Engineering leaders from Avature, Fivetran, and Salesforce shared their take on how to manage distributed engineering teams.
Research suggests engineering teams can be successful regardless of being remote or not. As distributed teams and the agile approach become more widely used, more companies are reassessing their technical team structures and effective hiring strategies. Engineering leaders from Avature, Fivetran, and Salesforce shared their take on how to manage distributed engineering teams and how to build a strong culture with a remote team.
A glimpse of engineering teams at Avature, according to Matias di Tada, Vice President of Product Engineering:
- 150 engineers across Spain and Argentina
- 23 smaller, more functional teams — about 15 of the teams are collocated and the rest are distributed
- Teams interact regularly since they share the same product-related goal
A glimpse of engineering teams at Fivetran, according to Meel Velliste, Vice President of Engineering:
- 55 engineers across California, India, and Russia
- All teams are collocated
- One remote engineer
A look at one of the engineering teams at Salesforce, according to Matt Van Winkle, Senior Manager of Software Engineering:
- 13 engineers across California, Ireland, Canada, and all over the world
- Teams are very distributed
- Teams live in “Slack and video chats all day long”
Challenges of managing distributed engineering teams
A distributed engineering team will have developers in different locations and so will rely on communicating through technology. Learning how to build a strong culture with a remote team is importance since small problems can be big challenges like finding a good time for a recurring team meeting when there’s several time zones. Other challenges include:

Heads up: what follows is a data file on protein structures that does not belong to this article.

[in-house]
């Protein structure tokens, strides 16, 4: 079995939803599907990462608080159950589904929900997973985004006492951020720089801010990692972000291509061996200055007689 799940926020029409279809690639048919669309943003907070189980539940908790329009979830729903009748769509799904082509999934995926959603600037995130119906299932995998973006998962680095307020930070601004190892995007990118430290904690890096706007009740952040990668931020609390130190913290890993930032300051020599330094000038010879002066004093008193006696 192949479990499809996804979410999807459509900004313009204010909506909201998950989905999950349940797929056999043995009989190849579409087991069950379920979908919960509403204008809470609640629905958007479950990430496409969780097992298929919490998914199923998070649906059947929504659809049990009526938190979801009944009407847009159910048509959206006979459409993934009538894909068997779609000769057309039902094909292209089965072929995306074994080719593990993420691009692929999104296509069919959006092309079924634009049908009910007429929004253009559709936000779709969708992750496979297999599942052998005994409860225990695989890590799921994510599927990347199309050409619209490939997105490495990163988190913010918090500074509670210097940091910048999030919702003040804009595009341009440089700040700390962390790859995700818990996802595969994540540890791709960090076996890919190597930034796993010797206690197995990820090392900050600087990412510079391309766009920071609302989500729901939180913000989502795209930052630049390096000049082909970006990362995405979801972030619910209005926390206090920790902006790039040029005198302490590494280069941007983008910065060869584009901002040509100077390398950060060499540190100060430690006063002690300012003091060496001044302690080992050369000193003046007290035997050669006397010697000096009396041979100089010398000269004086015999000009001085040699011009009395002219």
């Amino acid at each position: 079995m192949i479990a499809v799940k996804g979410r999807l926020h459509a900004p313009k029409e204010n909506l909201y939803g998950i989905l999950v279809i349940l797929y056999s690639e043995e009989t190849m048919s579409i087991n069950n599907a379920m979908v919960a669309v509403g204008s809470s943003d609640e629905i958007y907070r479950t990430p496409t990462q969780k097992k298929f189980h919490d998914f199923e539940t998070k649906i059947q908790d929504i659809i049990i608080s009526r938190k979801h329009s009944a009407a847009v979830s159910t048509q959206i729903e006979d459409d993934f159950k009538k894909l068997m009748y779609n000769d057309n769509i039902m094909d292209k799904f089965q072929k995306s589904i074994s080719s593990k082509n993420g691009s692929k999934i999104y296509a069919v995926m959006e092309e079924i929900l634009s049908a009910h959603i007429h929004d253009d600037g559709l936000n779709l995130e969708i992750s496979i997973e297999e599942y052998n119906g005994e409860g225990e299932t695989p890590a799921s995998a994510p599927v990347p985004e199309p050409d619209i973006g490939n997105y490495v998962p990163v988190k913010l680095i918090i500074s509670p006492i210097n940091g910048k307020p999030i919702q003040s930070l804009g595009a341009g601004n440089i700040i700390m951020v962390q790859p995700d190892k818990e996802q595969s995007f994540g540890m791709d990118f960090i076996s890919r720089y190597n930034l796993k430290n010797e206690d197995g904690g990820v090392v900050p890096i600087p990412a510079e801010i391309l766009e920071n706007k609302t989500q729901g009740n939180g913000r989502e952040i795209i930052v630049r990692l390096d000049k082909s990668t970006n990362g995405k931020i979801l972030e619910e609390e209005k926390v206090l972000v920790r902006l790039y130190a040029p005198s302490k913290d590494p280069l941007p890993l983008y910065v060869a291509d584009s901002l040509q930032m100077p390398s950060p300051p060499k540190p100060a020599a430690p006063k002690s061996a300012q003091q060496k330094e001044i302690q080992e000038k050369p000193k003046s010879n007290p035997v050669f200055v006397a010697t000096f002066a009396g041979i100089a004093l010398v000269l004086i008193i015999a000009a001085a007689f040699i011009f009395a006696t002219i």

- Some engineering leaders think that if one person works remote, then everyone should as there are benefits of working remotely
- Scheduling meetings across multiple time zones can be tedious
- Risk in having some engineers feel lonely or distant from the team
Benefits of managing distributed engineering teams
More people are feeling the benefits of working remotely. In fact, some characterize distributed engineering teams as “futuristic” and see it as an effective hiring strategy.
- One of the benefits of working remotely is that it doesn’t require travel which mitigates any issues around visas that might be difficult to get
- Having a remote workforce is an effective hiring strategy because you can find people from all over the world who are the best
- Unstructured time can help make people feel part of a team — the flexibility can actually encourage connectedness
Tips and tricks of managing distributed engineering teams
In addition to the benefits of working remotely and a remote team being part of an effective hiring strategy, here are some more tips and tricks to managing distributed engineering teams:
- Look for engineers who are self-directed and empowered to make their own decisions
- Look for someone who has experience using the tools needed for remote work
- Give teams the right tools to learn from one another
- Consider holding in-person onboarding meetings — this makes starting the relationship more natural
- Hold daily stand-ups to help keep track of progress
- Use video, centralized chat, and shared documents to more effectively collaborate and communicate
To learn more about how to win at building distributed engineering teams, check out other blogs that we have on the topic.